Some people are hooked on sunsets...trip to Mexico...a good bourbon.
Me? I'm an Amelia Earhart freak.
Ever since middle school, I (and about a bazillion other people) have puzzled over what happened to this aviator, who disappeared on the next to the last leg of her around-the-world trip. (Talk about luck running out!) She and her navigator Fred Noonan were aiming for tiny Howland Island...they never arrived.
Some people think they ditched their plane in the ocean after running out of fuel.
Some think they were captured by the Japanese (it was very close to the outbreak of WWII), and executed. (Fred first, Amelia after she had been held in prison for some time.)
Some think she actually managed to sneak back into the U.S., and was living under an assumed name.
I spent a lot of time reading books and examining maps. I wrote a paper in high school about it -- and interviewed my Uncle Archie, who was in an aviators squadron, and remembered guys talking about the military discovering Amelia's plane. He didn't know what had happened after that.
Another book I read said that the author was eyewitness to AE's plane being torched. Why, he didn't really say. Because she was spying on the Japanese while she flew that world trip...and the U.S. didn't want anybody to know? I've heard that, too.
Ric Gillespie's organization,The International Group for Historic Aircraft Recovery (TIGHAR), now says they know what happened to AE...she was stranded on Gardner Island and died there. Bones were found about 1940...although they apparently have now disappeared, Gillespie has what he calls "early 20th century makeup" and two pieces of glass he argues are a makeup mirror. He says they'll be able to tell via DNA who used the makeup, thanks to a direct relative of AE being willing to provide her DNA.
I'd be thrilled to death, except:
*Although some radio transmissions could have come from Gardner Island, it was searched by air soon after the Electra disappeared in 1937. Although "recent habitation" was noted, there was no sign of the plane -- or Earhart and Noonan.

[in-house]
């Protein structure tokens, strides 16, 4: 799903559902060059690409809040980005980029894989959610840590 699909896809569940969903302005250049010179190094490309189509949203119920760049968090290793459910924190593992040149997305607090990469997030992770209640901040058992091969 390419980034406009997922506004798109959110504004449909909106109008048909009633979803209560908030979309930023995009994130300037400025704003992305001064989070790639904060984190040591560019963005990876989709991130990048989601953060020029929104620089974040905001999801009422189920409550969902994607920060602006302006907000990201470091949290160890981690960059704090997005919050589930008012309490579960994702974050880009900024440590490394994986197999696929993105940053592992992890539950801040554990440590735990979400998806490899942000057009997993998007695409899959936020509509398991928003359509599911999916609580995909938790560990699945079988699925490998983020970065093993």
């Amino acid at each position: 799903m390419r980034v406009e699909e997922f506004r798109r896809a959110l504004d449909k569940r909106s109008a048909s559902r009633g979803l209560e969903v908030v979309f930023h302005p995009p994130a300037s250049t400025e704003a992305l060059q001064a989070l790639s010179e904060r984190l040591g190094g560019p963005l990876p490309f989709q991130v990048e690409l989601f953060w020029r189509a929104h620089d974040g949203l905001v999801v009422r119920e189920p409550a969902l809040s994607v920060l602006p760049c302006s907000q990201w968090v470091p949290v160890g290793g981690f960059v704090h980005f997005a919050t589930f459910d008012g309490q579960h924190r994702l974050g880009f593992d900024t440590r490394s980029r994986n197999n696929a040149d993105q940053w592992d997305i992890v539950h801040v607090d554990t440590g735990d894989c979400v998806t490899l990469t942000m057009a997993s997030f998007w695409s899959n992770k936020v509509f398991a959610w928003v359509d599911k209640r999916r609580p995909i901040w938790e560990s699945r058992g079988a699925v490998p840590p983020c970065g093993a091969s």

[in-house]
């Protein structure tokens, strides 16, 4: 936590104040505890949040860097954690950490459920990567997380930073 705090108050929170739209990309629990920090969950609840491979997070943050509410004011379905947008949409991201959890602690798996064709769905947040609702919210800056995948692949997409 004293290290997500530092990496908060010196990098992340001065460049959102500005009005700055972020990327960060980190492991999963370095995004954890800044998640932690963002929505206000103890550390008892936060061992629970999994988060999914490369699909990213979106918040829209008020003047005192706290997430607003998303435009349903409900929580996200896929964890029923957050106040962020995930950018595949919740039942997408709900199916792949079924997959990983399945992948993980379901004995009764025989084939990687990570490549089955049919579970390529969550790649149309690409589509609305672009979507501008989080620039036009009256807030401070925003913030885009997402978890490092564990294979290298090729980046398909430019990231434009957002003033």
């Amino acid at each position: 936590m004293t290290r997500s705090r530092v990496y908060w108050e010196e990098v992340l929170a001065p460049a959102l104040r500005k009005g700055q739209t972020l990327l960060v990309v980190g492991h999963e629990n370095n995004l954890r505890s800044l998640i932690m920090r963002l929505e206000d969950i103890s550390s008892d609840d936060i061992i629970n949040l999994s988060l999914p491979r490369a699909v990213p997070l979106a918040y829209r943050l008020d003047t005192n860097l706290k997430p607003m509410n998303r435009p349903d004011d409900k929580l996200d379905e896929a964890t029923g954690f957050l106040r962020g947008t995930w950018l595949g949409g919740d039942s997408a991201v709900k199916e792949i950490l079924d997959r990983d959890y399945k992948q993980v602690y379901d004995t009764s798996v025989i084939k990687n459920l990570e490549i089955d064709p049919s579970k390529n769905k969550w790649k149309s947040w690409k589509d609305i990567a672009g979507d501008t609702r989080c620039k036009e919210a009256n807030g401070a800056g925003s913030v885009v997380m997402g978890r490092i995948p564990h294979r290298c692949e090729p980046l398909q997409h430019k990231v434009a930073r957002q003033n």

*Gillespie's group also said they'd found parts of Earhart's plane some years ago. (Oops. Construction didn't match Earhart's Electra, and the bits and pieces were inconclusive)
*Gillespie is sure a shoe sole found on Gardner Island is Earhart's...because it's a woman's size. (So guys don't have small feet?)
*He says that the bones of the castaway were definitively identified as a woman about Earhart's size. Oopsies. The long and drawn-out report about the bones -- posted on Gillespie's site, no less! -- initially mentions Earhart. They bring up the possibility it's her, but the medical examiner concludes by saying they're the bones of a middle-aged Polynesian man. In 1998, some researchers concluded the bones were really from a northern European white woman. (Mind you, they didn't examine the bones, which were just a small scattered collection, anyways -- not the full skeleton. They made this pronouncement based on the reports about the bones.)
AE's greatest skill seems to have been more her ability to reach people. She never promoted herself as the world's greatest pilot; in fact, some of her famous trips were made as a passenger, not the person flying the plane! But she had courage. She didn't hesitate to try, even if she was going to get dirty and tired and hungry.
Maybe it's her guts that I really admire the most.
For more about her, as well as many of the theories about her disappearance, read here.